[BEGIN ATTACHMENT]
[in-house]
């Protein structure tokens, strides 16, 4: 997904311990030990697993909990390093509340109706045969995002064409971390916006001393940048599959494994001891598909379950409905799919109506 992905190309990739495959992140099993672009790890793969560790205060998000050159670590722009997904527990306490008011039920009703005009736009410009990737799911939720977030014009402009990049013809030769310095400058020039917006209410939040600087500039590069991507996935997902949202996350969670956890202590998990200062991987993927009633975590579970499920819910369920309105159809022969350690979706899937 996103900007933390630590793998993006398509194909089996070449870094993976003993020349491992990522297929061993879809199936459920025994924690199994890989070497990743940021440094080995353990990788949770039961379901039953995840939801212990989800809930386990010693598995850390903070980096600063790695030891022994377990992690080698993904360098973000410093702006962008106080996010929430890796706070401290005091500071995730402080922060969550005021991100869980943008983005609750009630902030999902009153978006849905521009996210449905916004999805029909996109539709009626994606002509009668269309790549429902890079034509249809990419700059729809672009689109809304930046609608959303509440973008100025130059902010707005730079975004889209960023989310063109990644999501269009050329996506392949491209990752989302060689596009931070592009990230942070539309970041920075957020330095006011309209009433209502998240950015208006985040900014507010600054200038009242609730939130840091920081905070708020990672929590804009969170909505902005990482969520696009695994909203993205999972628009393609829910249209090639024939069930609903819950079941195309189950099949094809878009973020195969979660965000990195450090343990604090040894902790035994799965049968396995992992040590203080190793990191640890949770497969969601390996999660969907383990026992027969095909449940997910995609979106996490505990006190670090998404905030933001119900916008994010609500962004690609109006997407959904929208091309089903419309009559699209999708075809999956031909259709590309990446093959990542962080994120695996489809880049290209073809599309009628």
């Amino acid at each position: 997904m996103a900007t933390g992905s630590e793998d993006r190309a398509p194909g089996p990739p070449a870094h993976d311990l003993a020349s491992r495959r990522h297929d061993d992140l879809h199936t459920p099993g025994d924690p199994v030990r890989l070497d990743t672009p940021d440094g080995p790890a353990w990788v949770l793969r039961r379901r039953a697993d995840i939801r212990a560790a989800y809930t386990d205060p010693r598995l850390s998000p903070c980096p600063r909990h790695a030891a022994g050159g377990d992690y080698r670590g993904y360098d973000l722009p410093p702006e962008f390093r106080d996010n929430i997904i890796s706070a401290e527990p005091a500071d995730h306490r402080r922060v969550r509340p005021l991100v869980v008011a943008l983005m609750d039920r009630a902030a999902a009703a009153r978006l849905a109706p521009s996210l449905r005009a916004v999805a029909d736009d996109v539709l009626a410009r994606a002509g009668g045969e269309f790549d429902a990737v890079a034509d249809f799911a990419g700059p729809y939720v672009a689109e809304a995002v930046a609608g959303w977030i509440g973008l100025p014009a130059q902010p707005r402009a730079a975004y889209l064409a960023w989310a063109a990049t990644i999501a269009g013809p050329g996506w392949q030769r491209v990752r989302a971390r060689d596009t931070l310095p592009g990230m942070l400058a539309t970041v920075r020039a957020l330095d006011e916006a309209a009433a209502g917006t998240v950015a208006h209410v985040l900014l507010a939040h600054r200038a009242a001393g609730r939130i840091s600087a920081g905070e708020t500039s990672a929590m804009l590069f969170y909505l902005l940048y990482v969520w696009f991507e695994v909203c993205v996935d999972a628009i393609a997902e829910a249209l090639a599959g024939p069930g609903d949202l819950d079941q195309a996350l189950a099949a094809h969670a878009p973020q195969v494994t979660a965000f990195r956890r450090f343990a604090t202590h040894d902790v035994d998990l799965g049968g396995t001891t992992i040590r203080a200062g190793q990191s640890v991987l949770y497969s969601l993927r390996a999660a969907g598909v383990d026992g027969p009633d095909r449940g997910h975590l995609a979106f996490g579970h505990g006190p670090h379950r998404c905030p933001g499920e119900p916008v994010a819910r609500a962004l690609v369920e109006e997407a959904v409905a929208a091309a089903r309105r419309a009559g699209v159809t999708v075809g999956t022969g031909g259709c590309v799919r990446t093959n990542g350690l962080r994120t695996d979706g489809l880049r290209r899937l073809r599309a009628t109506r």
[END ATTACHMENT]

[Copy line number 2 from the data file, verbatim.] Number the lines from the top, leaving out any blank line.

């Protein structure tokens, strides 16, 4: 997904311990030990697993909990390093509340109706045969995002064409971390916006001393940048599959494994001891598909379950409905799919109506 992905190309990739495959992140099993672009790890793969560790205060998000050159670590722009997904527990306490008011039920009703005009736009410009990737799911939720977030014009402009990049013809030769310095400058020039917006209410939040600087500039590069991507996935997902949202996350969670956890202590998990200062991987993927009633975590579970499920819910369920309105159809022969350690979706899937 996103900007933390630590793998993006398509194909089996070449870094993976003993020349491992990522297929061993879809199936459920025994924690199994890989070497990743940021440094080995353990990788949770039961379901039953995840939801212990989800809930386990010693598995850390903070980096600063790695030891022994377990992690080698993904360098973000410093702006962008106080996010929430890796706070401290005091500071995730402080922060969550005021991100869980943008983005609750009630902030999902009153978006849905521009996210449905916004999805029909996109539709009626994606002509009668269309790549429902890079034509249809990419700059729809672009689109809304930046609608959303509440973008100025130059902010707005730079975004889209960023989310063109990644999501269009050329996506392949491209990752989302060689596009931070592009990230942070539309970041920075957020330095006011309209009433209502998240950015208006985040900014507010600054200038009242609730939130840091920081905070708020990672929590804009969170909505902005990482969520696009695994909203993205999972628009393609829910249209090639024939069930609903819950079941195309189950099949094809878009973020195969979660965000990195450090343990604090040894902790035994799965049968396995992992040590203080190793990191640890949770497969969601390996999660969907383990026992027969095909449940997910995609979106996490505990006190670090998404905030933001119900916008994010609500962004690609109006997407959904929208091309089903419309009559699209999708075809999956031909259709590309990446093959990542962080994120695996489809880049290209073809599309009628």